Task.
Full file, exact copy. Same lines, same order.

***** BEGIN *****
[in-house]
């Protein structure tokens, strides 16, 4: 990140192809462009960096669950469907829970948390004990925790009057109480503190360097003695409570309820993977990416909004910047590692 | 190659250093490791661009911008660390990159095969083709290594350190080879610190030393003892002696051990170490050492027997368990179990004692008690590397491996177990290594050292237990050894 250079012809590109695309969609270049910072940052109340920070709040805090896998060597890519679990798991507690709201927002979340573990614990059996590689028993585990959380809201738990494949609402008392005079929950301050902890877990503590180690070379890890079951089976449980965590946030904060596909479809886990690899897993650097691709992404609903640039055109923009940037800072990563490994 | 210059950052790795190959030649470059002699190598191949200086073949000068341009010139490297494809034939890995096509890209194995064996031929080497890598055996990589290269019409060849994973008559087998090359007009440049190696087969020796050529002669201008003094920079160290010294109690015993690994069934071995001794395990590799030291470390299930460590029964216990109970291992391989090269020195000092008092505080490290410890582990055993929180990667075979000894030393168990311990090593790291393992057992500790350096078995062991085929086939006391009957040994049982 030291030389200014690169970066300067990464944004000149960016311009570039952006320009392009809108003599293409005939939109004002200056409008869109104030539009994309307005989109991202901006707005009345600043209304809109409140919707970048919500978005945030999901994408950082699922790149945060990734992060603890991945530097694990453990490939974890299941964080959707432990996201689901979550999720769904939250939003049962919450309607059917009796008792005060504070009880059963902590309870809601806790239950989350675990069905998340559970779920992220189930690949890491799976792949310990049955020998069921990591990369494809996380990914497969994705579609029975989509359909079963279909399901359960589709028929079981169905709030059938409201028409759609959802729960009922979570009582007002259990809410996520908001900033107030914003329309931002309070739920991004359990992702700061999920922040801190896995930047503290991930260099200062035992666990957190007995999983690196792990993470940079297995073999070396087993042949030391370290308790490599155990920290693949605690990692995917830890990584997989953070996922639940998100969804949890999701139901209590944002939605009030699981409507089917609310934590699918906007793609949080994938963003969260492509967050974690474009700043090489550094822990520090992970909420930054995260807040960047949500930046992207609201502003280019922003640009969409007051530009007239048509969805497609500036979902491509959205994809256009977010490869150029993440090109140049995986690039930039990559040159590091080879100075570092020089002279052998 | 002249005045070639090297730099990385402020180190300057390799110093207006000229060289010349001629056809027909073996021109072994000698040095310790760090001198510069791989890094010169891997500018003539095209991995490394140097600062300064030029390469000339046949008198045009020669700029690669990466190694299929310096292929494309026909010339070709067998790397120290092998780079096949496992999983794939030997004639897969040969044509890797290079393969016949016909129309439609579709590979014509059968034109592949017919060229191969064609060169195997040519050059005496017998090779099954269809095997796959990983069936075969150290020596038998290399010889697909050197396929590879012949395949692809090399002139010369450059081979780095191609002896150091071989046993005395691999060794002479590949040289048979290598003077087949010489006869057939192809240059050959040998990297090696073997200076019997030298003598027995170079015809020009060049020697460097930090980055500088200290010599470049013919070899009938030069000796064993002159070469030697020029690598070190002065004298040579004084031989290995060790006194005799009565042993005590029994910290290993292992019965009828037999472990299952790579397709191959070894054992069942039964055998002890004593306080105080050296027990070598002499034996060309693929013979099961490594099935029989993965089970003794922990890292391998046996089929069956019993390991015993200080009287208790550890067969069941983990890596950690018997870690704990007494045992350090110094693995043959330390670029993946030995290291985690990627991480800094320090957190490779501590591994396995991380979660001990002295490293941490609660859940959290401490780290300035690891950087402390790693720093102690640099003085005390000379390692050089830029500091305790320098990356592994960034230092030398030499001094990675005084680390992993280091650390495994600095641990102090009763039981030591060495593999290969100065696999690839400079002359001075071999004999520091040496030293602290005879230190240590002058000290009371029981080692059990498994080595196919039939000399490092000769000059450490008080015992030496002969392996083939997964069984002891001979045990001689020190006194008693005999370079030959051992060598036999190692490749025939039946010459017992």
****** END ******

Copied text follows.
[in-house]
């Protein structure tokens, strides 16, 4: 990140192809462009960096669950469907829970948390004990925790009057109480503190360097003695409570309820993977990416909004910047590692 | 190659250093490791661009911008660390990159095969083709290594350190080879610190030393003892002696051990170490050492027997368990179990004692008690590397491996177990290594050292237990050894 250079012809590109695309969609270049910072940052109340920070709040805090896998060597890519679990798991507690709201927002979340573990614990059996590689028993585990959380809201738990494949609402008392005079929950301050902890877990503590180690070379890890079951089976449980965590946030904060596909479809886990690899897993650097691709992404609903640039055109923009940037800072990563490994 | 210059950052790795190959030649470059002699190598191949200086073949000068341009010139490297494809034939890995096509890209194995064996031929080497890598055996990589290269019409060849994973008559087998090359007009440049190696087969020796050529002669201008003094920079160290010294109690015993690994069934071995001794395990590799030291470390299930460590029964216990109970291992391989090269020195000092008092505080490290410890582990055993929180990667075979000894030393168990311990090593790291393992057992500790350096078995062991085929086939006391009957040994049982 030291030389200014690169970066300067990464944004000149960016311009570039952006320009392009809108003599293409005939939109004002200056409008869109104030539009994309307005989109991202901006707005009345600043209304809109409140919707970048919500978005945030999901994408950082699922790149945060990734992060603890991945530097694990453990490939974890299941964080959707432990996201689901979550999720769904939250939003049962919450309607059917009796008792005060504070009880059963902590309870809601806790239950989350675990069905998340559970779920992220189930690949890491799976792949310990049955020998069921990591990369494809996380990914497969994705579609029975989509359909079963279909399901359960589709028929079981169905709030059938409201028409759609959802729960009922979570009582007002259990809410996520908001900033107030914003329309931002309070739920991004359990992702700061999920922040801190896995930047503290991930260099200062035992666990957190007995999983690196792990993470940079297995073999070396087993042949030391370290308790490599155990920290693949605690990692995917830890990584997989953070996922639940998100969804949890999701139901209590944002939605009030699981409507089917609310934590699918906007793609949080994938963003969260492509967050974690474009700043090489550094822990520090992970909420930054995260807040960047949500930046992207609201502003280019922003640009969409007051530009007239048509969805497609500036979902491509959205994809256009977010490869150029993440090109140049995986690039930039990559040159590091080879100075570092020089002279052998 | 002249005045070639090297730099990385402020180190300057390799110093207006000229060289010349001629056809027909073996021109072994000698040095310790760090001198510069791989890094010169891997500018003539095209991995490394140097600062300064030029390469000339046949008198045009020669700029690669990466190694299929310096292929494309026909010339070709067998790397120290092998780079096949496992999983794939030997004639897969040969044509890797290079393969016949016909129309439609579709590979014509059968034109592949017919060229191969064609060169195997040519050059005496017998090779099954269809095997796959990983069936075969150290020596038998290399010889697909050197396929590879012949395949692809090399002139010369450059081979780095191609002896150091071989046993005395691999060794002479590949040289048979290598003077087949010489006869057939192809240059050959040998990297090696073997200076019997030298003598027995170079015809020009060049020697460097930090980055500088200290010599470049013919070899009938030069000796064993002159070469030697020029690598070190002065004298040579004084031989290995060790006194005799009565042993005590029994910290290993292992019965009828037999472990299952790579397709191959070894054992069942039964055998002890004593306080105080050296027990070598002499034996060309693929013979099961490594099935029989993965089970003794922990890292391998046996089929069956019993390991015993200080009287208790550890067969069941983990890596950690018997870690704990007494045992350090110094693995043959330390670029993946030995290291985690990627991480800094320090957190490779501590591994396995991380979660001990002295490293941490609660859940959290401490780290300035690891950087402390790693720093102690640099003085005390000379390692050089830029500091305790320098990356592994960034230092030398030499001094990675005084680390992993280091650390495994600095641990102090009763039981030591060495593999290969100065696999690839400079002359001075071999004999520091040496030293602290005879230190240590002058000290009371029981080692059990498994080595196919039939000399490092000769000059450490008080015992030496002969392996083939997964069984002891001979045990001689020190006194008693005999370079030959051992060598036999190692490749025939039946010459017992």